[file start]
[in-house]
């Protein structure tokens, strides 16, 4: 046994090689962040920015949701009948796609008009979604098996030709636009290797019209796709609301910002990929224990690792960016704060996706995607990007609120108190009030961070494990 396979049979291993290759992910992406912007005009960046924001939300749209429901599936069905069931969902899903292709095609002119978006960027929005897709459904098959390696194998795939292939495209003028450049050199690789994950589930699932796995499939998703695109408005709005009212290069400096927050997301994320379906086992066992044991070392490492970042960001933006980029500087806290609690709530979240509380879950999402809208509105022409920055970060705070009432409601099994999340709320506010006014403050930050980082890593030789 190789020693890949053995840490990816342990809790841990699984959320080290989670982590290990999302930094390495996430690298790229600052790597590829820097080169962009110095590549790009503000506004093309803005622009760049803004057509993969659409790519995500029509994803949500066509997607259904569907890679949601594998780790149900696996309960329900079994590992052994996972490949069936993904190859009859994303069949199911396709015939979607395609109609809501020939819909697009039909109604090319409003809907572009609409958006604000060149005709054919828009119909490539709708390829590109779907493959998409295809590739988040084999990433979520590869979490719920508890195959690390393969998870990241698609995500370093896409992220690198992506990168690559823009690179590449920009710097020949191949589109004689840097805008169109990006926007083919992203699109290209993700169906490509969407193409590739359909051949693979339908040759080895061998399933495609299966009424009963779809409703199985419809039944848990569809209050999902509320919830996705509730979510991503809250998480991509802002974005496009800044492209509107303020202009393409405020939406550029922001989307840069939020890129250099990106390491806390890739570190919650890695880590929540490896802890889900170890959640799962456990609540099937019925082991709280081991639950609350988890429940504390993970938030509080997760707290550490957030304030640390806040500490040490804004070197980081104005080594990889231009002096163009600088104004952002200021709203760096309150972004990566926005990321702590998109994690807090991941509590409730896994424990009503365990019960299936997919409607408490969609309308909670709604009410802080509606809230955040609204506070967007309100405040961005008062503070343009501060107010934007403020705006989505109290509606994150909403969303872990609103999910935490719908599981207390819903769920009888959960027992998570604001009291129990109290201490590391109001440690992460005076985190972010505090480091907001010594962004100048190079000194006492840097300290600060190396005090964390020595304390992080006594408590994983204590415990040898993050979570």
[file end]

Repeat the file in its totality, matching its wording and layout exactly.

[in-house]
């Protein structure tokens, strides 16, 4: 046994090689962040920015949701009948796609008009979604098996030709636009290797019209796709609301910002990929224990690792960016704060996706995607990007609120108190009030961070494990 396979049979291993290759992910992406912007005009960046924001939300749209429901599936069905069931969902899903292709095609002119978006960027929005897709459904098959390696194998795939292939495209003028450049050199690789994950589930699932796995499939998703695109408005709005009212290069400096927050997301994320379906086992066992044991070392490492970042960001933006980029500087806290609690709530979240509380879950999402809208509105022409920055970060705070009432409601099994999340709320506010006014403050930050980082890593030789 190789020693890949053995840490990816342990809790841990699984959320080290989670982590290990999302930094390495996430690298790229600052790597590829820097080169962009110095590549790009503000506004093309803005622009760049803004057509993969659409790519995500029509994803949500066509997607259904569907890679949601594998780790149900696996309960329900079994590992052994996972490949069936993904190859009859994303069949199911396709015939979607395609109609809501020939819909697009039909109604090319409003809907572009609409958006604000060149005709054919828009119909490539709708390829590109779907493959998409295809590739988040084999990433979520590869979490719920508890195959690390393969998870990241698609995500370093896409992220690198992506990168690559823009690179590449920009710097020949191949589109004689840097805008169109990006926007083919992203699109290209993700169906490509969407193409590739359909051949693979339908040759080895061998399933495609299966009424009963779809409703199985419809039944848990569809209050999902509320919830996705509730979510991503809250998480991509802002974005496009800044492209509107303020202009393409405020939406550029922001989307840069939020890129250099990106390491806390890739570190919650890695880590929540490896802890889900170890959640799962456990609540099937019925082991709280081991639950609350988890429940504390993970938030509080997760707290550490957030304030640390806040500490040490804004070197980081104005080594990889231009002096163009600088104004952002200021709203760096309150972004990566926005990321702590998109994690807090991941509590409730896994424990009503365990019960299936997919409607408490969609309308909670709604009410802080509606809230955040609204506070967007309100405040961005008062503070343009501060107010934007403020705006989505109290509606994150909403969303872990609103999910935490719908599981207390819903769920009888959960027992998570604001009291129990109290201490590391109001440690992460005076985190972010505090480091907001010594962004100048190079000194006492840097300290600060190396005090964390020595304390992080006594408590994983204590415990040898993050979570």